Illustrations of the Horologion of Andronikos Kyrristos (Tower of the Winds), Athens. Stuart, James and Revett, Nicholas Antiquities of Athens, Vol.1, Paris, Firmin Didot, 1808. The ancient Greeks knew the gods of the winds as Anemoi. The Romans called them the Venti. From Left to right: – Boreas (Roman Septentrio), god of the North wind…

Daybreak by Guido Reni, 1614. Ceiling, house of Scipione Borghese. Aurora (Eos), goddess of Dawn, is leading Apollo’s chariot to begin the new day. Apollo is attended by seven of the Hours (Horae). The ancient Greeks and ROmans divided the day into twelve parts, each governed by a goddess. The first seven hours of the…

Aion and the Four Seasons mosaic from the Villa Sileen,Leptis Magna, Libya. 2nd-3rd centuries CE. Aion is the Hellenistic god of eternal time. The hoop he is holding is the zodiac, through which the four seasons pass.

Triumph of Neptune and the Four Seasons from La Chebba, Tunisia, late 2nd Century CE. Bardo National Museum, Tunis, Tunisia. Photograph by Tony Hisgett,Birmingham, UK, via Wikimedia Commons. Clockwise from top right: – Summer Ancient Greek: Theros, Roman: Aestas – Spring Ancient Greek: Eiar, Roman: Ver – Winter Ancient Greek: Cheimon, Roman: Hiems – Autumn…

Roman Four Seasons Mosaic from Villa Dar Buc Ammera, near Leptis Magna. Now displayed at the National Museum, Tripoli. Clockwise from the top: – Winter Ancient Greek: Cheimon, Roman: Hiems – Autumn Ancient Greek: Phthinoporon, Roman: Autumnus – Summer Ancient Greek: Theros, Roman: Aestas – Spring Ancient Greek: Eiar, Roman: Ver The Hours (Greek: Horae)…

A Visit to Pompeii by Luigi Bazzani, (1836–1927) “With us, in fine, art is never anything but a superfluity — something unfamiliar and foreign that comes in to us from the outside when we are wealthy. Our paintings and our sculptures do not make part and parcel of our houses. If we have a Venus…

Excavations at Pompeii by Edouard Alexandre Sain, 1865. Musee d’Orsay, Paris. The science of archaeology began as a search for material treasure, but we should never forget those who labored (and still labor) to bring to light the artifacts that enlighten our spiritual experience.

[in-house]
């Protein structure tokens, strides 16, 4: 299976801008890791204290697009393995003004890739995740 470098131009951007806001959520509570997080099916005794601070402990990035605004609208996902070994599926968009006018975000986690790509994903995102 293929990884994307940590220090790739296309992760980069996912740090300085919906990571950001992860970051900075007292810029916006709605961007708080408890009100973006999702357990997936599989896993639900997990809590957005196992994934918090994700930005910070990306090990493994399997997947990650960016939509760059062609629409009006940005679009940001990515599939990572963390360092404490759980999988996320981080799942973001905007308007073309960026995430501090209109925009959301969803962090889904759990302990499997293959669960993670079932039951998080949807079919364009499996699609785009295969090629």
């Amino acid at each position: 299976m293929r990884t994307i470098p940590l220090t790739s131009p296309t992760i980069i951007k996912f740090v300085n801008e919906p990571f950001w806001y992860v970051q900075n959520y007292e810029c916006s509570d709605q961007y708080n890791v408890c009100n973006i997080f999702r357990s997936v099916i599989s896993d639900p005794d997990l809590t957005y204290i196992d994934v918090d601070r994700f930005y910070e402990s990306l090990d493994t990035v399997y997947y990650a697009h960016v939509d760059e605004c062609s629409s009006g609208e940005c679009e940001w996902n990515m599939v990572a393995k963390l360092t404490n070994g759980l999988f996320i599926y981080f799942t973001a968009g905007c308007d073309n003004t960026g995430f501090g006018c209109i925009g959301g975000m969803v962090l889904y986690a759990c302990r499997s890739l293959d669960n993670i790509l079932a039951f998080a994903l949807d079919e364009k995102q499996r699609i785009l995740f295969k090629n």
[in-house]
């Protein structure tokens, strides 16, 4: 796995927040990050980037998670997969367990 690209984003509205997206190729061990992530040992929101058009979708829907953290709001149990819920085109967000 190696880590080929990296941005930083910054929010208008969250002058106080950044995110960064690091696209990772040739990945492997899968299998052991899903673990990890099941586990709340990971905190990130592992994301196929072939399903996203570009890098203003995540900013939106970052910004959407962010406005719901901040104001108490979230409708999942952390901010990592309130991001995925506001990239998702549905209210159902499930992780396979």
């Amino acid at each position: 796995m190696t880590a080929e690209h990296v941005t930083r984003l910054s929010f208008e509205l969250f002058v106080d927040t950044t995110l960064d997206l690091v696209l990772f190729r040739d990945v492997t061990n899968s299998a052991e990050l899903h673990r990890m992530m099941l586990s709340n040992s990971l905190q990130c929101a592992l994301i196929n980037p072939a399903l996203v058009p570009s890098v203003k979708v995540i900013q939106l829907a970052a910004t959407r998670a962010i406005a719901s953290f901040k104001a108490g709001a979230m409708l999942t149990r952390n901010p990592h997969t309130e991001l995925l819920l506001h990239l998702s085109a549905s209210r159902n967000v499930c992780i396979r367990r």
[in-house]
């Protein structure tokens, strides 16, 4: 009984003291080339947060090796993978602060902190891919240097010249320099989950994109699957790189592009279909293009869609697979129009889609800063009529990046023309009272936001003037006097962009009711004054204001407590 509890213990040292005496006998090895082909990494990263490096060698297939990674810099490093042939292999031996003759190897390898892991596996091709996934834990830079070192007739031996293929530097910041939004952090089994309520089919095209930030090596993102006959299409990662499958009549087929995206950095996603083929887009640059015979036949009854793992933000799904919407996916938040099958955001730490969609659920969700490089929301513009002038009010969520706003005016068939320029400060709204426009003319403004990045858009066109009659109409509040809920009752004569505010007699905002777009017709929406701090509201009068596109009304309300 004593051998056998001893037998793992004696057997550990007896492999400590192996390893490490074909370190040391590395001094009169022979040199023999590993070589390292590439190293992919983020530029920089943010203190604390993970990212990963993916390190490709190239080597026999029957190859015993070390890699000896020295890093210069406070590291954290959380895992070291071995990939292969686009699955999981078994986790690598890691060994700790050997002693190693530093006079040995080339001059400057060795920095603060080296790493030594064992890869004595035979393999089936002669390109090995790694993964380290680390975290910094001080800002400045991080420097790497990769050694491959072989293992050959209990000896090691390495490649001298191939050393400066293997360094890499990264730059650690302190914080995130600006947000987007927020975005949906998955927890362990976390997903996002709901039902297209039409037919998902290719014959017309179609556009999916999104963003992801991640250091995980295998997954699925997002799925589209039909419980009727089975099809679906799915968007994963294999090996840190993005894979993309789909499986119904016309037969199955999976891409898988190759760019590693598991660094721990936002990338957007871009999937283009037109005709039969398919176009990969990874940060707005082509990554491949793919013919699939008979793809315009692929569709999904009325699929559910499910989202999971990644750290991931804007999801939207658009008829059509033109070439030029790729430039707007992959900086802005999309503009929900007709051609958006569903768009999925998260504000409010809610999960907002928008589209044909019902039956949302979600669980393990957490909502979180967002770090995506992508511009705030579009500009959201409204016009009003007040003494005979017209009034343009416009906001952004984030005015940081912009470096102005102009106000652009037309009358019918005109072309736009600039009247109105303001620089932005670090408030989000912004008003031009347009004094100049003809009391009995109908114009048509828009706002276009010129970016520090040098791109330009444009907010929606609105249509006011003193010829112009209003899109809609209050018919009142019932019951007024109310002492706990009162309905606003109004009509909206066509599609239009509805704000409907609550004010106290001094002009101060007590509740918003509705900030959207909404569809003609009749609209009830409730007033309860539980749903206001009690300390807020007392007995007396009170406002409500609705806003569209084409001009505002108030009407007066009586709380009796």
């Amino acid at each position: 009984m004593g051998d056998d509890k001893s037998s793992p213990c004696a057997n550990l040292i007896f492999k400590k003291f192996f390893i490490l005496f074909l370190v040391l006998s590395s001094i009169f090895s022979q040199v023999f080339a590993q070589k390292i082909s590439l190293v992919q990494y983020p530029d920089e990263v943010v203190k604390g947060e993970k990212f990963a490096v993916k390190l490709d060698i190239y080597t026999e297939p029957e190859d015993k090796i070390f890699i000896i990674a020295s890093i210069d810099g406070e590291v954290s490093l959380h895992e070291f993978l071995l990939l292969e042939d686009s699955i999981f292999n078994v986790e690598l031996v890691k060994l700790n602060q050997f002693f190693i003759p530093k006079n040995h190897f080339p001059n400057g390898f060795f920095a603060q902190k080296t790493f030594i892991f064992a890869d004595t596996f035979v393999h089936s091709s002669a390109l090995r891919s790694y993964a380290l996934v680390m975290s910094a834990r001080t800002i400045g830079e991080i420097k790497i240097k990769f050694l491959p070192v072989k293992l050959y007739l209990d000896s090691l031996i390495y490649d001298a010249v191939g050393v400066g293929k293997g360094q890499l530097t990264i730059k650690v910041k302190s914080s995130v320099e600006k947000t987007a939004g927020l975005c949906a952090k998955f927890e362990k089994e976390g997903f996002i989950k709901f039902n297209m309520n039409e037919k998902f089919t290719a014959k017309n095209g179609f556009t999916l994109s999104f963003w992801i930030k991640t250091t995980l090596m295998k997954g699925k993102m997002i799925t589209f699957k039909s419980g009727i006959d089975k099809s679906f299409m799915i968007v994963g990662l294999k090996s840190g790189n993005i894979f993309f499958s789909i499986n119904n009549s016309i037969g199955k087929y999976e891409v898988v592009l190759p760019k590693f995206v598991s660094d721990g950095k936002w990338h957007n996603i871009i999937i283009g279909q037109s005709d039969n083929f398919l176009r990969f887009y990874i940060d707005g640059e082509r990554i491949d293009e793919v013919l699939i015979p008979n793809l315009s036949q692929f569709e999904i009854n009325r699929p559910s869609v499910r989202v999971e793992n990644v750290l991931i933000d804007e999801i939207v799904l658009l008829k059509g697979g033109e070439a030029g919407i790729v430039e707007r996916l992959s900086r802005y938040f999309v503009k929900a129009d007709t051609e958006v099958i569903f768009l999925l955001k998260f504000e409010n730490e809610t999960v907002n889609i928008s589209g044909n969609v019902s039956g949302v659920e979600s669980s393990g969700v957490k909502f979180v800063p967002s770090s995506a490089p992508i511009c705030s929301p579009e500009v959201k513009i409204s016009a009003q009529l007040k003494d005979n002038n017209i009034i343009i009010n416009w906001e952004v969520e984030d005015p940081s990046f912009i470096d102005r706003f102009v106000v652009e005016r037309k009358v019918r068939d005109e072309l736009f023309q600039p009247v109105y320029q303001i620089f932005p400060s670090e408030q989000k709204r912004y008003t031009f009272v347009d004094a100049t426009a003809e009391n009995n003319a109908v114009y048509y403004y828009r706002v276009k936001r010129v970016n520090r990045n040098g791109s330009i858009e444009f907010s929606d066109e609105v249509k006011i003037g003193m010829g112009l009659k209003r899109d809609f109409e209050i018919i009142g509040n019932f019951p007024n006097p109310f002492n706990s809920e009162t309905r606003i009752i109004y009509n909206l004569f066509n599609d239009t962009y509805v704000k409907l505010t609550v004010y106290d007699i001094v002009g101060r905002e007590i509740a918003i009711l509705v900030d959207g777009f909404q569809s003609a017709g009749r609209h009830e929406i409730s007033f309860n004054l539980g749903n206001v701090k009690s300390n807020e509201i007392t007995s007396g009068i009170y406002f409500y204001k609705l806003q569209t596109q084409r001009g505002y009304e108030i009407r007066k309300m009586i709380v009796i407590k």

Electra at the Tomb of Agamemnon by William Blake Richmond, 1874. Musée des beaux-arts de l’Ontario.

George Washington by Horatio Greenough, 1840. Marble. Located at the National Museum of American History, Washington D.C. As today is Feralia, a day to honor the dead, and also George Washington’s birthday, I’d like to consider the apotheosis of an America hero. Washington was respected during his lifetime as a model of outstanding civic virtue….

Serpent Mosaic 4th century CE. Triclinium, Villa Romana del Casale, Piazza Armerina, Sicily, Italy

hadrian6: Paul-Alfred de Curzon 1820-1895. with Salviati and Facchina, Aurora and Cephalus, 1868-74. Detail of the decorative ceiling mosaic in the L’Opera Garnier. Paris. http://hadrian6.tumblr.com Eos, goddess of the dawn, fell in love with a mortal man, Cephalus, and carried him away. She bore him a son, whom she named Phaethon. Her Roman equivalent is Aurora. Sacrifices…

Hecate and Dog. Attributed to the Kleibolos Painter. Institute of Classical Archaeology of the University of Tübingen, Germany.